5 from 2 votes
Prep Time 1 hour
Cook Time 25 minutes
Course Snack
Cuisine Vietnamese
Servings 4
Calories 416 kcal


  • 300 gm coconut meat (roughly 1 large coconut)
  • 150 gm white sugar
  • ¼ tsp salt
  • 2 tbsp white vinegar
  • water
  • 1 tsp vanilla sugar (Required for colour option 2 or white candied coconut. Not required for the pandan option) (available at most mainstream grocers)

Colouring Agent Option 1 – Green Pandan

  • tsp pandan extract (use a little bit less then 1/8 of tsp for perfect colour and taste)

Colouring Agent Option 2 – Other Colours

  • 2 – 3 drops food colouring


Please Refer to the Progress Pictures for Help

  • Open the coconut by using the blunt side of a meat cleaver or large knife and cracking open the centre. Use a bowl to catch any liquid. The liquid is not required for this recipe so can be set aside for drinking or another use.
  • Run a knife along the outside of the coconut flesh to gently separate it from the shell.
  • Remove the coconut meat from the husk. Leave the coconut meat in a bowl of water with 2 tbsp of vinegar.
  • Use a vegetable peeler (standard or Asian) to remove the dark outer parts of the coconut flesh. Then, use an Asian vegetable peeler (Note 1) to cut the coconut into ribbons. Put the ribbons into a large bowl.
  • Add sugar and salt to the coconut ribbons and gently combine. Let the coconut sweat for 20 minutes, or until liquid has formed at the bottom of the bowl.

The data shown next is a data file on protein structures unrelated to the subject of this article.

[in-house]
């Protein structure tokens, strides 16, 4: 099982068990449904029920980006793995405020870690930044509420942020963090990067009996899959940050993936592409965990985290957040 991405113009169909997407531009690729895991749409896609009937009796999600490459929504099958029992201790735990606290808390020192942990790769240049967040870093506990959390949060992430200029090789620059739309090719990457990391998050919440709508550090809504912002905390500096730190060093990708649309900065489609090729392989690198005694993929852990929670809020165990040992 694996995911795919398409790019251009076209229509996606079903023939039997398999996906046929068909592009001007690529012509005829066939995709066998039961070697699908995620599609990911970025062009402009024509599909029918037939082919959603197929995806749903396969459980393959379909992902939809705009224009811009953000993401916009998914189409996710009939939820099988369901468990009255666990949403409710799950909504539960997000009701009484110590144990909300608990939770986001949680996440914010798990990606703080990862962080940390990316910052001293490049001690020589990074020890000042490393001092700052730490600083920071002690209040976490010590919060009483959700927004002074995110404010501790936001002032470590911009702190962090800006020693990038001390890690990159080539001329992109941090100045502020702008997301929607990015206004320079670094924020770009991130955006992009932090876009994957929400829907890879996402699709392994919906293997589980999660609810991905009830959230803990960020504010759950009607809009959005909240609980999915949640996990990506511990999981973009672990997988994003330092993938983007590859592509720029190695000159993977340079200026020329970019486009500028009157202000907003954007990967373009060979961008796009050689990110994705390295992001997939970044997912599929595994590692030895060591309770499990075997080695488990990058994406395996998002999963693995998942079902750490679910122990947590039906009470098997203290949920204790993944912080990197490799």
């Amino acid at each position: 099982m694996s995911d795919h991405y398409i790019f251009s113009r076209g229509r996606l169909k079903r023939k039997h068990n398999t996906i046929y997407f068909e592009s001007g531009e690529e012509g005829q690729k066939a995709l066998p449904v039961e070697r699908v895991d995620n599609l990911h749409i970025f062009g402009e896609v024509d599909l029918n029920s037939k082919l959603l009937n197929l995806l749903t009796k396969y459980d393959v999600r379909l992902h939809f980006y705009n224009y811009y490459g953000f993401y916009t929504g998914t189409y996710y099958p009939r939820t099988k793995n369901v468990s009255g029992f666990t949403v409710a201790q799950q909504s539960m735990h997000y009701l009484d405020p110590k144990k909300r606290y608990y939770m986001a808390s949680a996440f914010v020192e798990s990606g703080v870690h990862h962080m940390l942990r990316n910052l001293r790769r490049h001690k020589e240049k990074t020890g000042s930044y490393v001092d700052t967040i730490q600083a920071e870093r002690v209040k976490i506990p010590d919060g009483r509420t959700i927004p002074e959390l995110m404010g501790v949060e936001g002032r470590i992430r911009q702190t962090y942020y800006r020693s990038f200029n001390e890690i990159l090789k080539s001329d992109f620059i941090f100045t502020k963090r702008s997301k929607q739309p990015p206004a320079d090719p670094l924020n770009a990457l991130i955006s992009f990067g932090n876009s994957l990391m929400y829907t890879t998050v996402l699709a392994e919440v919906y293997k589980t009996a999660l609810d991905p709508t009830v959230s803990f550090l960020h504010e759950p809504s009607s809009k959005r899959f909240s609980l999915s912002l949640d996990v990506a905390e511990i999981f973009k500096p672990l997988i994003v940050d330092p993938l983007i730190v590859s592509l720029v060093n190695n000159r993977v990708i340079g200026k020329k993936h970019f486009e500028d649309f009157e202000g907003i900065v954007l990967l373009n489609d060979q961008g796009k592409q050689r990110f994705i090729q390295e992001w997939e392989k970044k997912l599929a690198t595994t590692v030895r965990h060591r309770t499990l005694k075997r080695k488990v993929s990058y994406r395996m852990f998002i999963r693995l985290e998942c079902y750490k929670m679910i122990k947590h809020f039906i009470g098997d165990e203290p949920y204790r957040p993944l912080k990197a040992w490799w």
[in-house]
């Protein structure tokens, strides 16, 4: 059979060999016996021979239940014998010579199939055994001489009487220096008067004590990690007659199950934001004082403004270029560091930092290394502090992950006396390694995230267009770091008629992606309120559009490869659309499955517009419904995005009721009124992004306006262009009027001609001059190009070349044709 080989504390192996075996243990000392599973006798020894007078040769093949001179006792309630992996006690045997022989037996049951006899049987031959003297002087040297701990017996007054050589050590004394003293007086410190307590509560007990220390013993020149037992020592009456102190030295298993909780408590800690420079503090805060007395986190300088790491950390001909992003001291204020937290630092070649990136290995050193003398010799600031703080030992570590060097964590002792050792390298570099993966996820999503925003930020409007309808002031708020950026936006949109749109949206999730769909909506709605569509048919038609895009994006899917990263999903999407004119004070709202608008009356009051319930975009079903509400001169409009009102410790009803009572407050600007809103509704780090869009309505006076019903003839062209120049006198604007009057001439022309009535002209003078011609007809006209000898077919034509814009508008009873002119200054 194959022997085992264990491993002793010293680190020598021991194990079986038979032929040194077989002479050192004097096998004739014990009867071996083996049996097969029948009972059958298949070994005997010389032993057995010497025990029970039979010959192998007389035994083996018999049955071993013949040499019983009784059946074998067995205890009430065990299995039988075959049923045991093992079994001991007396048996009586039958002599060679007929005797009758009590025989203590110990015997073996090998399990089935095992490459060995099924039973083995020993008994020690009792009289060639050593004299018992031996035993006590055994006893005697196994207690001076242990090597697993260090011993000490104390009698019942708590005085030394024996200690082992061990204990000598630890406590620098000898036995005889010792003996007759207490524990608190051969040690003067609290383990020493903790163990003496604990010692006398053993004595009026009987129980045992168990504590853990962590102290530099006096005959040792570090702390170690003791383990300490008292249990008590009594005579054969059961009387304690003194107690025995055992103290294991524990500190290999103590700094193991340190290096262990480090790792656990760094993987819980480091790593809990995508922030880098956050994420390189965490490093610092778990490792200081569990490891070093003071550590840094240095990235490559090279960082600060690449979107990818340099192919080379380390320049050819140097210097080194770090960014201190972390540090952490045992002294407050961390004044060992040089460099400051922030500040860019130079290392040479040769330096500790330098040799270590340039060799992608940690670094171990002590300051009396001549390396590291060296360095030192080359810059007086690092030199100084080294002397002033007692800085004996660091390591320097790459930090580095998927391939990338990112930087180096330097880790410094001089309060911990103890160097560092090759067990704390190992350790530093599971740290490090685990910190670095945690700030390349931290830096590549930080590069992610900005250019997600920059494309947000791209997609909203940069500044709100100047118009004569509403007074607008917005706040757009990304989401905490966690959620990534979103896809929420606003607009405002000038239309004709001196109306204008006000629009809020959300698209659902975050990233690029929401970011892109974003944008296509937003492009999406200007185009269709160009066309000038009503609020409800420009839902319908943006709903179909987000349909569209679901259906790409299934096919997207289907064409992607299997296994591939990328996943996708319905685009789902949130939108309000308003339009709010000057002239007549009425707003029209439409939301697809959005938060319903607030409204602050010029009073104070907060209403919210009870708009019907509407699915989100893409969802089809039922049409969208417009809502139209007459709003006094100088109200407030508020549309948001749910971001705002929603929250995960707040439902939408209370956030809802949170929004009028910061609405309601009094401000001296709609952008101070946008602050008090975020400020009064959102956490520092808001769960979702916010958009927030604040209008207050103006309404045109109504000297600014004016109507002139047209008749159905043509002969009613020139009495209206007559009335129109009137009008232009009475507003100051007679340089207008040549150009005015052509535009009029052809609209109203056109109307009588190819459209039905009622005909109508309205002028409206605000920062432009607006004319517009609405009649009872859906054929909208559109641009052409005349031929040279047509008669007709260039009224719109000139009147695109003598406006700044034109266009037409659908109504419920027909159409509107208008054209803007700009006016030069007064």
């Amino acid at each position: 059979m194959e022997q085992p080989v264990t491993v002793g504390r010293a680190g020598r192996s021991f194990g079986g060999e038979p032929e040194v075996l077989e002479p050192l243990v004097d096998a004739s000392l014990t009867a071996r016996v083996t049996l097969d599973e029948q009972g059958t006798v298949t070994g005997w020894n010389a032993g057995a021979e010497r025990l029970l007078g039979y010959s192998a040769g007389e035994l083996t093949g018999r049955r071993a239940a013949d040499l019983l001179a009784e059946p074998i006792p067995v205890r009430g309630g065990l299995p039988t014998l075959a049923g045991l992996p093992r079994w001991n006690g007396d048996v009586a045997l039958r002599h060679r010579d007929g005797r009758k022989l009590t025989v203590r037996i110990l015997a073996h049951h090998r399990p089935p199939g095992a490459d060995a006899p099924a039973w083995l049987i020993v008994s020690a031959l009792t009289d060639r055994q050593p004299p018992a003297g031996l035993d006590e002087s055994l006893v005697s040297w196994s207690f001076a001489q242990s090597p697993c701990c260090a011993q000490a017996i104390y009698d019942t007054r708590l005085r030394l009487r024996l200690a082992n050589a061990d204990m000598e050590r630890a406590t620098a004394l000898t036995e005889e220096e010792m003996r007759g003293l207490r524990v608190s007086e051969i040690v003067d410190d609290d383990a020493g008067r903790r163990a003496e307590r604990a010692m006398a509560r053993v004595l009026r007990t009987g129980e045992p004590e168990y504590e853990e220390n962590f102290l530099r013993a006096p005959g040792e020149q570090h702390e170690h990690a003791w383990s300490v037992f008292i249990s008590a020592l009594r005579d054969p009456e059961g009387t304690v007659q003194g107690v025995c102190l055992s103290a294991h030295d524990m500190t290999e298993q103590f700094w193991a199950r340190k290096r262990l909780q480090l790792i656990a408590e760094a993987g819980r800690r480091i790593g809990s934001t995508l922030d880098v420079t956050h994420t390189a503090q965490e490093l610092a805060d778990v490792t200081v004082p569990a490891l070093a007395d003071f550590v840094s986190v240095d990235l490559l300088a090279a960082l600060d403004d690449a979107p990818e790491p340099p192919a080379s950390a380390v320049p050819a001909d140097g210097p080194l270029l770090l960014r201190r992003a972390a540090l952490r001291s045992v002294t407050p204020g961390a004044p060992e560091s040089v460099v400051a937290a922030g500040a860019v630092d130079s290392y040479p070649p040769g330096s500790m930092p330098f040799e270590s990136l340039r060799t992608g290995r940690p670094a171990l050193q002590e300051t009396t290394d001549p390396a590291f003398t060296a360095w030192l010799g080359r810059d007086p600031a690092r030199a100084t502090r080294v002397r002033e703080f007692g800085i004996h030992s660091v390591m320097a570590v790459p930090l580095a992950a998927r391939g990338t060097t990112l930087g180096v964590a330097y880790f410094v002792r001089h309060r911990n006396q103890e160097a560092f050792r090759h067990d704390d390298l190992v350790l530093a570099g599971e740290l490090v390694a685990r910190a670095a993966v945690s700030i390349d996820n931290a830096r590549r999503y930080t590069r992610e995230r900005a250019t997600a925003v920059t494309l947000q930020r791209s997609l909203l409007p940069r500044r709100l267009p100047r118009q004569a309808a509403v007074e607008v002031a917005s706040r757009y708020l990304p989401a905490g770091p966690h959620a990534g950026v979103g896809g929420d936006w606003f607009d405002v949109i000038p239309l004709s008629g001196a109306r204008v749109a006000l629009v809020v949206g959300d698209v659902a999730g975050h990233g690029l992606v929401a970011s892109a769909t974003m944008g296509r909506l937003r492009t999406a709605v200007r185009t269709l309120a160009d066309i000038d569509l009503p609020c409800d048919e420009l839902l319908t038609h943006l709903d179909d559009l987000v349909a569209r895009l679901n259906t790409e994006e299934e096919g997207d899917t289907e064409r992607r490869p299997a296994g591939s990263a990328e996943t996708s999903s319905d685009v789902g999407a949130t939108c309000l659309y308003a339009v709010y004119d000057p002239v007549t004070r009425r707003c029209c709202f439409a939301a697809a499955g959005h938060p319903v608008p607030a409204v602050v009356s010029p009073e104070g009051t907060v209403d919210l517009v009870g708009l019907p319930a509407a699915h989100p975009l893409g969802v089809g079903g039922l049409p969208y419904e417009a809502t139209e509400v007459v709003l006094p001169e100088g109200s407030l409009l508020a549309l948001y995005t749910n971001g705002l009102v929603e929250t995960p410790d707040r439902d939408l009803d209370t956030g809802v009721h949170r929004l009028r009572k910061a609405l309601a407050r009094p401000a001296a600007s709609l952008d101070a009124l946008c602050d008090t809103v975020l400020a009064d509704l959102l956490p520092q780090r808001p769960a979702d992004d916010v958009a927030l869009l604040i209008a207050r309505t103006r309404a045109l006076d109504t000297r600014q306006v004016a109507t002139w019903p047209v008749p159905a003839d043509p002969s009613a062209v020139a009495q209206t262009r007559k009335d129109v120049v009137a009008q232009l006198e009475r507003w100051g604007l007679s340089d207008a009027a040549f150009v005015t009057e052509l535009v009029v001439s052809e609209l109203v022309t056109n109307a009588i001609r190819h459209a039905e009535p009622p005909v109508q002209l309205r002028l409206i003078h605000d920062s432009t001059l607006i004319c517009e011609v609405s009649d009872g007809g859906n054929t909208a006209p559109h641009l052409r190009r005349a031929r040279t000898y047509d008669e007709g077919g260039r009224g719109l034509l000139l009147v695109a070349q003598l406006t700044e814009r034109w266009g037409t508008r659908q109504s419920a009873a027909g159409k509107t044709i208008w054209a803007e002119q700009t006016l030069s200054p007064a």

• Once liquid has formed at the bottom of the bowl add either the pandan extract (Colouring Agent Option 1), the food colouring (Option 2) or no food colouring for white candied coconut. Combine gently.
  • In a cold fry pan, add the sliced coconut with the liquid and fry on medium for 15 minutes. Gently stir every few minutes.
  • After 15 minutes, turn the heat down to low and add the vanilla sugar (for Colouring Agent Option 2 or white candied coconut). Cook for 8 -10 minutes and continue to gently toss the coconut slices.
    Unfold any folded slices of coconut.
  • Check the coconut for dryness, hardness and the formation of white sugar crystals. If ready, remove and let it cool on paper towels for 30 minutes. If not, cook further until done.


  1. Asian vegetable peelers are larger than conventional ones. They can be purchased from most Asian groceries. 


Calories: 416kcalCarbohydrates: 50gProtein: 2gFat: 25gSaturated Fat: 22gSodium: 161mgPotassium: 268mgFiber: 7gSugar: 43gVitamin C: 2mgCalcium: 11mgIron: 2mg
Keyword Candied Coconut Ribbons